How to Choose a Resistor for Automotive Applications

The electric car boom is upon us. However, the technology behind the movement must continue to be refined to perfect its use in commercial vehicles. Here Simone Bruckner, Managing Director of power resistor manufacturer Cressall Resistors, has explained what manufacturers must consider when choosing power resistors for electric vehicles.

Most electric passenger and commercial vehicles would use regenerative braking, which recuperates energy lost through braking and returns it to the battery to increase the range. However, when the battery is full, the vehicle must rely on its mechanical friction braking system to slow the vehicle or to bring it to a standstill.

Instead, it would be more beneficial to use a resistor to discharge the excess energy. Not only would the resistor be useful in the event of an electrical fault, it would also reduce servicing costs due to reduced wear on the friction braking system.

The energy dissipated during dynamic braking into the resistor can also be used to heat the cabin or trailer, reducing the requirement for electrical heating, which places an extra load on the battery.


The first step for automotive manufacturers looking to purchase a resistor is to analyse its potential purpose.

If it is to be used for both discharging excess energy produced during dynamic braking and heating the cabin, I would advise a liquid-cooled resistor. Discharged energy is transferred as heat to the liquid coolant, which can then be circulated to the vehicle’s heating system.

This is an effective use of energy that would otherwise simply be lost. It also reduces the need for an electrical heating system that uses the battery’s energy, which in turn drastically reduces the vehicle’s range.

Based on an average estimation of the braking power needed for a car, a liquid cooled resistor used for both applications will require a power rating of between seven and ten kW. Larger vehicles such as trucks or vans will require a higher rating.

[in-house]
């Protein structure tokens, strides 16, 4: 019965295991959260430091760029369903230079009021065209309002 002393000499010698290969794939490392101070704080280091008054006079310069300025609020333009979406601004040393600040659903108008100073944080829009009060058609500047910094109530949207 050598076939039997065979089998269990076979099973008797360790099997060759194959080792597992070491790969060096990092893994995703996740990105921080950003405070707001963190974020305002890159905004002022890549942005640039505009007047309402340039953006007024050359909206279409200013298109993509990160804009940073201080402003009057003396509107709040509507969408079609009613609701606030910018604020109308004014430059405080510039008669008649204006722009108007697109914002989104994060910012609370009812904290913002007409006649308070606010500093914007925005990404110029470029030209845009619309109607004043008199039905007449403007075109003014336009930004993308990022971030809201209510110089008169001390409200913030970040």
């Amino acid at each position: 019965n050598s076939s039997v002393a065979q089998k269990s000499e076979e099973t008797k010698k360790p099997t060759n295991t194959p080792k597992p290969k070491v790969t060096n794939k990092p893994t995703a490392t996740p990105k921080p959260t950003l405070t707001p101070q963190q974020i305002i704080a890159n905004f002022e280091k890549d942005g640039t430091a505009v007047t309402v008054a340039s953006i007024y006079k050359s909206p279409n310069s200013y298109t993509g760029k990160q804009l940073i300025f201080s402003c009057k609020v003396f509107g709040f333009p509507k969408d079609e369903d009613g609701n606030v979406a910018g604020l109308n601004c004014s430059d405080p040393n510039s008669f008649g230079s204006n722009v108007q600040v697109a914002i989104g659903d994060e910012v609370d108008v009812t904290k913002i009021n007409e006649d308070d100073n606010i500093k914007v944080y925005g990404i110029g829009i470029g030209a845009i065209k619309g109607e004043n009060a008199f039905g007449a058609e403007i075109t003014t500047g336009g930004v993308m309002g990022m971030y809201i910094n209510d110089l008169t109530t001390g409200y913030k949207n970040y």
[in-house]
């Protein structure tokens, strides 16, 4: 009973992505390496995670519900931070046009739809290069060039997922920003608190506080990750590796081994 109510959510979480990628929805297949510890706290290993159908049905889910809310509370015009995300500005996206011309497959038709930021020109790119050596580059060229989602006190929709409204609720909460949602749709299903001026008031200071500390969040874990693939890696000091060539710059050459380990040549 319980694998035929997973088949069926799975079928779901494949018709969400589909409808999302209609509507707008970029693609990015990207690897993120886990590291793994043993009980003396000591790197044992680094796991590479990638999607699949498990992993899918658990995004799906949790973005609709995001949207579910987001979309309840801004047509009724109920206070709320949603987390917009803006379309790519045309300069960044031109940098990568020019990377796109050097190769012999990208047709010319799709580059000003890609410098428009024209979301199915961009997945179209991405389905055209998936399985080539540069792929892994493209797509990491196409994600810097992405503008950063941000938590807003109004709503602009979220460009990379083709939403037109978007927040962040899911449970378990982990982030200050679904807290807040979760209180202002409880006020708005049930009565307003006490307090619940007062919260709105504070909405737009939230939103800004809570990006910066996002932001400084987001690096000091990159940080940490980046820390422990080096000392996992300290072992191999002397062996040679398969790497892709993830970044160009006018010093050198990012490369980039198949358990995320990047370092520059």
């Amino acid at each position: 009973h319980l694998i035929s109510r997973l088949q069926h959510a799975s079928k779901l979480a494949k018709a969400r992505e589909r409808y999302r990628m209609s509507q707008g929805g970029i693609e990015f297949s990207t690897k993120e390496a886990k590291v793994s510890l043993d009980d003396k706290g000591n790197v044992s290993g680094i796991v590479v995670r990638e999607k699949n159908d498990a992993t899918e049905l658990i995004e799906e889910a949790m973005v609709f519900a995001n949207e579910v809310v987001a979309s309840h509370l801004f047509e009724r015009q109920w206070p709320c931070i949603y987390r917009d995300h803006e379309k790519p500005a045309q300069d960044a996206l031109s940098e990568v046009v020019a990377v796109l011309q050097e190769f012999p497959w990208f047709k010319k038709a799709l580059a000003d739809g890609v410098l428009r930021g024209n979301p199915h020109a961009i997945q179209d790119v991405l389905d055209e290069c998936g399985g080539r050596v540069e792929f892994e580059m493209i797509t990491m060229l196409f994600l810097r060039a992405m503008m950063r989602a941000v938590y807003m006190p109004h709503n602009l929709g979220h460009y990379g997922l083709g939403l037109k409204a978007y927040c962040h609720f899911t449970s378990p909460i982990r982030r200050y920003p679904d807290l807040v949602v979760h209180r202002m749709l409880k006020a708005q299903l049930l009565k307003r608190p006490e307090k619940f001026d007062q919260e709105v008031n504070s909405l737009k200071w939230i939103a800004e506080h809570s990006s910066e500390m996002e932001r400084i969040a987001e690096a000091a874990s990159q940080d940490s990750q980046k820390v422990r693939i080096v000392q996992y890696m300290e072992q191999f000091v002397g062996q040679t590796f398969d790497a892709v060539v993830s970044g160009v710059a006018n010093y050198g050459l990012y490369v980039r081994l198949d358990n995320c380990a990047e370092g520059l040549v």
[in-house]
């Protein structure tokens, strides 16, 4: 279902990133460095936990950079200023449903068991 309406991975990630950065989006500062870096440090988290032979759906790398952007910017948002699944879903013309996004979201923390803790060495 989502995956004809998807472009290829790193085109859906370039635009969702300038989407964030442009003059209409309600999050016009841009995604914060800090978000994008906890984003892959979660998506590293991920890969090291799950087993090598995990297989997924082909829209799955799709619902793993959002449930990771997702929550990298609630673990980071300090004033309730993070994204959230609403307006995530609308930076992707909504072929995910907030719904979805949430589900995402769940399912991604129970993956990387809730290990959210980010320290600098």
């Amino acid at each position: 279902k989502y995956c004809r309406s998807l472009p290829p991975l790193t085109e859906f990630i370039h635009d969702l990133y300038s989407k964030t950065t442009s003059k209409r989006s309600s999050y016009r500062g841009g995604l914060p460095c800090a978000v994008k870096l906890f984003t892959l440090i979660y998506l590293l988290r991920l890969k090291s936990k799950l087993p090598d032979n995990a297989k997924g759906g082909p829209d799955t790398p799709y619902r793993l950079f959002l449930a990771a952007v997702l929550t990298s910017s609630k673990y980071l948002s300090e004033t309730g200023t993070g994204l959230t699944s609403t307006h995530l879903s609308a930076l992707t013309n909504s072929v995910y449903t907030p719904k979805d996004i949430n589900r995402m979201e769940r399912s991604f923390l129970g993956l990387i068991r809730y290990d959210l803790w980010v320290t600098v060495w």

In addition to ensuring a sufficient power rating, a vehicle manufacturer purchasing a liquid cooled resistor must take pressure drop into account.

Within the resistor, liquid flows between the inlet and outlet to remove excess heat. Often this flow will be through channels that may have additional obstacles inside. This causes the pressure of the pumped fluid to drop between the inlet and outlet and if the pressure becomes too low, the flow will not be sustained.

A trade-off exists between efficient cooling, which allows a resistor to have a higher power rating, and pressure drop. Resistors with a higher power rating will also experience higher power drop.

For larger vehicles, which require the highest power rating, it may be possible to use an additional auxiliary pump. However, smaller vehicles are often limited in space and the pressure drop experienced by a resistor with a higher power rating might be unacceptable. Cressall currently produces the EV2 resistor, a liquid cooled modular resistor with a 25kW rating.


The design of the vehicle and placement of resistor could also dictate the available choices. Because it is rated to IP56, Cressall’s EV2 resistor can be safely subjected to harsh environmental conditions. Therefore, it is safe to be mounted outside or even underneath the vehicle.

Another consideration is the level of maintenance required by an additional component. Extra maintenance can deter potential consumers, particularly those interested in purchasing several vehicles as a fleet.

Servicing the resistor’s coolant is as simple as avoiding contamination and ensuring the reservoir is filled, exactly the same as a traditional internal combustion vehicle. In fact, Cressall’s EV2 has been successfully tested with 20 and 50% glycol, the most common coolant for combustion engines.

Manufacturers who are looking to use new technologies in their electric vehicles must ensure they make the right choices about power rating, pressure drop and resistor size.

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